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Morocco Week in Review 
November 3, 2018

Virtual Magazine of Morocco on the Web

Road to Gender Equality: Top 10 Facts About Girls’ Education in Morocco

Staff Reports on October 28, 2018 RABAT

For girls in the developing world, education is a gateway to taking control of their lives. In Morocco, girls access to education has been steadily improving over the years. These top 10 facts about girls’ education in Morocco demonstrate the progress Morocco has made.

Top 10 Facts About Girls’ Education in Morocco

  1. There is a serious gender gap in literacy – Two-thirds of all women in Morocco are illiterate, suggesting a structural issue in girls’ access to education. However, in youth specifically, the statistics are becoming more promising; although, there remains a notable gender gap. Between 2008 and 2012, 74 percent of women ages 15-24 were literate, compared to 88 percent of men.
  1. Girls’ education is less accessible in rural areas – Only 26 percent of girls in rural locations are enrolled in primary school, compared to 79 percent of boys. In rural areas, the nearest school is often a long walk away. Girls are given far less freedom than boys are, so parents are often reluctant to let their girls walk alone to school.
  1. The language barrier poses an added challenge – Language barriers add complications to education for girls in rural areas. While public schools are taught in Arabic, many rural families speak the Berber language. Often, public school teachers do not speak Berber, so parents are reluctant to send their non-Arabic speaking girls to school.
  1. Cultural barriers still hold girls back – A traditional patriarchal society places value on a girls’ role in the home. Particularly in rural areas, their domestic responsibilities prevent them from going to school. While child marriage is technically illegal in Morocco, there’s evidence that some girls are still forced to marry as early as age 12.
  1. The Moroccan government is committed to ending illiteracy – The Moroccan government, led by King Mohammed VI, has instituted various policies to target illiteracy. The government initially had the goal of entirely eliminating illiteracy by 2015. But as of 2017, the national illiteracy rate was still 30 percent. Now, the government has a new goal of ending illiteracy across genders by 2024.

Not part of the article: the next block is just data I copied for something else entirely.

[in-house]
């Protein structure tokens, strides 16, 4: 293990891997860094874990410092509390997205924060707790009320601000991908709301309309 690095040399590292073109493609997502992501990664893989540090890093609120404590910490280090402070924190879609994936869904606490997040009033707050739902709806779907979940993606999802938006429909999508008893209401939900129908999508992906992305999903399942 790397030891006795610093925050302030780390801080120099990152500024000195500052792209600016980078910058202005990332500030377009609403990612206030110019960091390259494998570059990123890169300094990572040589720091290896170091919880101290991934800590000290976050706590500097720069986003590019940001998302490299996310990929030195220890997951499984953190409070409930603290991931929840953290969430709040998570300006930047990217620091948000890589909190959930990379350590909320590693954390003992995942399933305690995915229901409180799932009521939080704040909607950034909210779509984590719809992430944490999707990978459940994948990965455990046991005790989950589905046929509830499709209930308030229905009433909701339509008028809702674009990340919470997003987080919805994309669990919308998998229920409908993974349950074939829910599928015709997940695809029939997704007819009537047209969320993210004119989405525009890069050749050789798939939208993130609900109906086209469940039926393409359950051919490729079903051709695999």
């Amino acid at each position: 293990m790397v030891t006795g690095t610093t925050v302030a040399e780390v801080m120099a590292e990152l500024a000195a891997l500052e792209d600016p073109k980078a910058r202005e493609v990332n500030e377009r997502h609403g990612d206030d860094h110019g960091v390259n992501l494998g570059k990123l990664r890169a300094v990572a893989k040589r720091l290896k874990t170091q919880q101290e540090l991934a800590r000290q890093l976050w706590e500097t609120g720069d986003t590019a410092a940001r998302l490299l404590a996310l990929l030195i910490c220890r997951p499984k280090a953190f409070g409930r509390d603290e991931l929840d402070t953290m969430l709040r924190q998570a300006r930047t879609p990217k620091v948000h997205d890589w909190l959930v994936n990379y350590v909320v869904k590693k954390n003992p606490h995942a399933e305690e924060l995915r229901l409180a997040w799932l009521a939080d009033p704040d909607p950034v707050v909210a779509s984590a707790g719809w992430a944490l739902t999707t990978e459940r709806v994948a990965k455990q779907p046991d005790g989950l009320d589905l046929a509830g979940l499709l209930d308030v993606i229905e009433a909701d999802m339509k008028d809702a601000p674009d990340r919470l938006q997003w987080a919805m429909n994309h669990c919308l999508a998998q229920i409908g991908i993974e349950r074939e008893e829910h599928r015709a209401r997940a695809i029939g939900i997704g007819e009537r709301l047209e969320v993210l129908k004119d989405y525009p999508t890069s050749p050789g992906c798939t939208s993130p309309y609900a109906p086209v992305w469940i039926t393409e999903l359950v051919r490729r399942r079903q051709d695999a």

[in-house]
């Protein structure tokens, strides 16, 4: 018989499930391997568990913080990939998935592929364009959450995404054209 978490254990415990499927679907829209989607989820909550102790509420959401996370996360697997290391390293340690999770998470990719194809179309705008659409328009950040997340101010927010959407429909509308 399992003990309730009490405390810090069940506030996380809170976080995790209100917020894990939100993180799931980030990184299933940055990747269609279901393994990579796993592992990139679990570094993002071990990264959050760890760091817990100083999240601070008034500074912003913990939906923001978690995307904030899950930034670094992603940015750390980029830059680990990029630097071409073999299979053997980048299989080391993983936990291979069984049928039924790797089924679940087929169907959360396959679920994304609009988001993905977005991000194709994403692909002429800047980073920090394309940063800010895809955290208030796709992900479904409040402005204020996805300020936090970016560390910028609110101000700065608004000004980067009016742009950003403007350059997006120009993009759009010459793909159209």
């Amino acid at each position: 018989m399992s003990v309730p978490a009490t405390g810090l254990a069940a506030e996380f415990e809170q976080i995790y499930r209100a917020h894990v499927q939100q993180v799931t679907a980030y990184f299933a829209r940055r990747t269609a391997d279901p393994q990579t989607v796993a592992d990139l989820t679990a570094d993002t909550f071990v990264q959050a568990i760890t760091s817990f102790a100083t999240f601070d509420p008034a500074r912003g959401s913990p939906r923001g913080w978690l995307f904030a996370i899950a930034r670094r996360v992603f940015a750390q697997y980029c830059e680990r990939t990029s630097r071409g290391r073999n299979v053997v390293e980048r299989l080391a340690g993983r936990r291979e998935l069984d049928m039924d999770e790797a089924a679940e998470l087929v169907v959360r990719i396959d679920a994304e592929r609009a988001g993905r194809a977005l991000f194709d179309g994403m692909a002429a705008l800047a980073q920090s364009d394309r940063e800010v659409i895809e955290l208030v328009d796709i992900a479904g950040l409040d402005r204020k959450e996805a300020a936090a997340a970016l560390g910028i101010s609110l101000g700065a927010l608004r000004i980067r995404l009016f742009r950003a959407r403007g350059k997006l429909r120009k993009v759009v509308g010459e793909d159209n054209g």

1. Primary education is compulsory in Morocco – Six years of primary school education (from ages nine to 14) was made mandatory in 1962. A promising 95 percent of school-aged Moroccan children are enrolled in primary school. However, fewer than 15 percent of these students will finish high school.
  1. Primary education is free in Morocco – In Morocco, public schools, including most universities, are tuition-free. However, many rural families must weigh the indirect cost of sending their girls to school when they would otherwise perform necessary domestic labor at home.
  1. “Mahou al Omiya” helps mothers get involved – The government offers a program called “Mahou al Omiya”, or “Erasing Illiteracy”, a free night class held at all public school to help adults become literate. Literacy rates are lowest in women, so adult women take advantage of this program most. As a result, the program allows mothers to become more comfortable with the school system and empowers them to help their daughters with their own studies.
  1. Project Soar Morocco empowers adolescent girls – Project Soar is nonprofit based in Marrakech, Morocco that is dedicated to supporting girls in school. It teaches girls about their rights and helps them find their voices. Local facilitators lead workshops in which girls develop crucial self-confidence and leadership skills. Project Soar has served nearly 500 teen girls with aims to serve an additional 700 by 2019.
  1. Let Girls Learn puts the spotlight on girls’ education – Working with the Peace Corps’ “Let Girls Learn” initiative, Michelle Obama and Meryl Streep visited Marrakech in 2016. The former First Lady and famous actress met with a group of 24 girls. They exchanged inspiring stories and interviewed the girls for a CNN documentary called “We Will Rise.”

Although girls still face significant barriers to education, the trend is clear––education for girls is rising. The top 10 facts about girls’ education in Morocco show that with focused government policies and the help of nonprofits, education equality is on the horizon.
– Ivana Bozic
https://www.borgenmagazine.com/top-10-facts-about-girls-education-in-morocco/
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Sheepskins and Spooky Masks, Youth Celebrate Halloween in Morocco

October 29th, 2018

PICS: Morocco youth transform traditional festival to gain voice

Dressed in sheepskins and spooky masks, young Moroccans dance through the neglected city streets of Sale north of the kingdom's capital to mark the annual Boujloud festival. Often referred to as Morocco's Halloween, Boujloud is deeply rooted in local traditions and customarily celebrated after the Eid al-Adha holiday. But in Sale's Siddi Moussa district, organisers this year were seeking to transform the traditional festivities by using street art and performances to give a voice to those who are usually not heard.
https://www.albawaba.com/slideshow/sheepskins-and-spooky-masks-youth-celebrate-halloween-morocco-1205914
https://world.einnews.com/article_detail/466594219/mUjJAVP5Sy_qM1Yc?n=1&code=F0A6UI8SDeLVJB2O&utm_source=NewsletterNews&utm_medium=email&utm_campaign=Morocco+News&utm_content=article================================================

American in Morocco: How My ‘Moroccan Face’ Helped Me Fit In.

By Samantha Tropper Rabat